P2633 Fuel Pump B Control Circuit Low

Description and meaning of DTC p2633

This is a generic powertrain diagnostic trouble code (DTC) and applies to many OBD-II vehicles (1996-newer). That may include but is not limited to vehicles from Ford, Dodge, Toyota, Chrysler, Jeep, Ram, Chevrolet, Nissan, Mitsubishi, Mercedes, etc. Although generic, the exact repair steps may vary depending on year, make, model and powertrain configuration. If the P2633 code appears, it means that a problem has been found in the fuel pump B control circuit. Specifically it means that a low voltage situation has been detected. Typically, it is brought on by damaged wires/connectors within the circuit or the Controller Area Network (CAN) bus. The Powertrain Control Module (PCM) or the Engine Control Module (ECM) normally identifies this code, however other supporting modules can also spark up this particular code such as:Alternative Fuel Control ModuleFuel Injection Control ModuleTurbo Control ModuleDepending on the make and model of the vehicle it may be several drive cycles before it is able to activate this code or it can also be an immediate reaction as soon as the ECM recognizes the fault. The fuel pump is integral in the overall drivability of the vehicle. After all, without the fuel pump, there would be no fuel being delivered to the engine. The control circuit, generally speaking, is responsible for turning the pump on and off depending on the operator's needs. An open within said circuit could also cause the P2633 code to become active so be aware of this before proceeding with any kind of diagnosing.

p2633 diagnostic trouble code symptoms

Symptoms of a P2633 trouble code may include:The check engine light is illuminatedEngine won’t startEngine misfire/stallEngine starts but diesFuel economy is reducedEngine cranks fine but does not startEngine dies when reaching operating temperatureNote: It is still possible that problem is actually unresolved, even if the check engine light does not light up immediately. Always ensure your vehicle has gone through a few drive cycles. i. e. drive the car for a week, if CEL (check engine light) is not illuminated by the end, the issue is most likely resolved.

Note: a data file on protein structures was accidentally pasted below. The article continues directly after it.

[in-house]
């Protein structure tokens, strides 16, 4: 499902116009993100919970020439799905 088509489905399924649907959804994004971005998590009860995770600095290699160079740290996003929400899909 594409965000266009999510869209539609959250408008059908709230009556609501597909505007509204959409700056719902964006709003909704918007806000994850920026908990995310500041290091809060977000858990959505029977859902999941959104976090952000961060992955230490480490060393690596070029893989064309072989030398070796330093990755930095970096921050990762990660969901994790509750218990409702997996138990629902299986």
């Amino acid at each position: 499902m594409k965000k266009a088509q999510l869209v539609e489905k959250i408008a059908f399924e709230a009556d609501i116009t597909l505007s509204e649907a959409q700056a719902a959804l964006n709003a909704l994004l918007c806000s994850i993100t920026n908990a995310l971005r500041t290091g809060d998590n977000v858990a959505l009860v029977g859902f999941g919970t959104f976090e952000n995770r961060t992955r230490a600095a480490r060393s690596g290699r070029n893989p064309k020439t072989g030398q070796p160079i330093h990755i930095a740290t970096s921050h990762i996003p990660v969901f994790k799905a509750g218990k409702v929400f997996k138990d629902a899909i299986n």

DTC p2633 - possible causes

Causes for this code may include:Issues with the fuel pump itselfSevered or damaged ground wire in the device's control moduleUnattached ground strap in the control moduleOpen, shorted, or corroded wiring in the CAN busA faulty CAN busUnsecured harnesses and wires causing a chafe or broken circuitHigh resistance in circuit (e. g. melted/corroded connectors, internal wire corrosion)

How to fix OBD-II diagnostic trouble code p2633

The first thing I recommend you do is to research the Technical Service Bulletins (TSB's) for the specific vehicle by year, model and power plant. In some circumstances, this can save a lot of time in the long run by pointing you in the right direction. Basic Step 1You always should immediately scan and test each module with the use of an OBD-II scanner, to get a good idea of the overall electrical condition of your vehicle and it’s modules. You should also always do a visual inspection of the connectors and wiring, in case there is anything obviously damaged, in which case it should be repaired or replaced. A lot of times, these are located under the vehicle near the fuel tank. They are susceptible to road debris and the elements so pay close attention to the health of these. Basic Step 2When dealing with any component with its own module (e. g. fuel pump module, etc. ), you should examine the ground circuits. You can do this with the use of a separate battery ground. At times, you can do this easily by using an auxiliary ground cable. If your problem is rectified with the auxiliary ground attached but then, comes back when OEM ground is used, this would mean your ground cable is causing the issue and needs to be repaired or replaced. Grounds should always be thoroughly inspected for corroded connections. terminal, pins, etc. that could be causing the resistance of the circuit. A good sign of excessive corrosion is a green ring around the connector attached to the positive battery terminal. If this is present, remove the terminal and clean all contact point, the connector face and the terminal post/stud. Basic Step 3Given the fact that the cause of P2633 code could be an open circuit, you should identify the circuit using an electrical wiring diagram out of your service manual. Once identified, you can trace the individual fuel pump A control wire individually to see if there are any obvious breaks in the wire. Repair as necessary either by soldering the wire (which I recommend) or using butt connectors with heat shrink to insulate it from the elements. Using your multimeter you can measure the resistance between connectors in the circuit to pinpoint the location of the short/open. A power probe style tool here is highly recommended if there is a fault somewhere inside the entire circuit. I hope that this article has been helpful to point you in the right direction to diagnose the problem with your fuel pump control circuit trouble code. This article is strictly informational and the specific technical data and service bulletins for your vehicle should always take priority.

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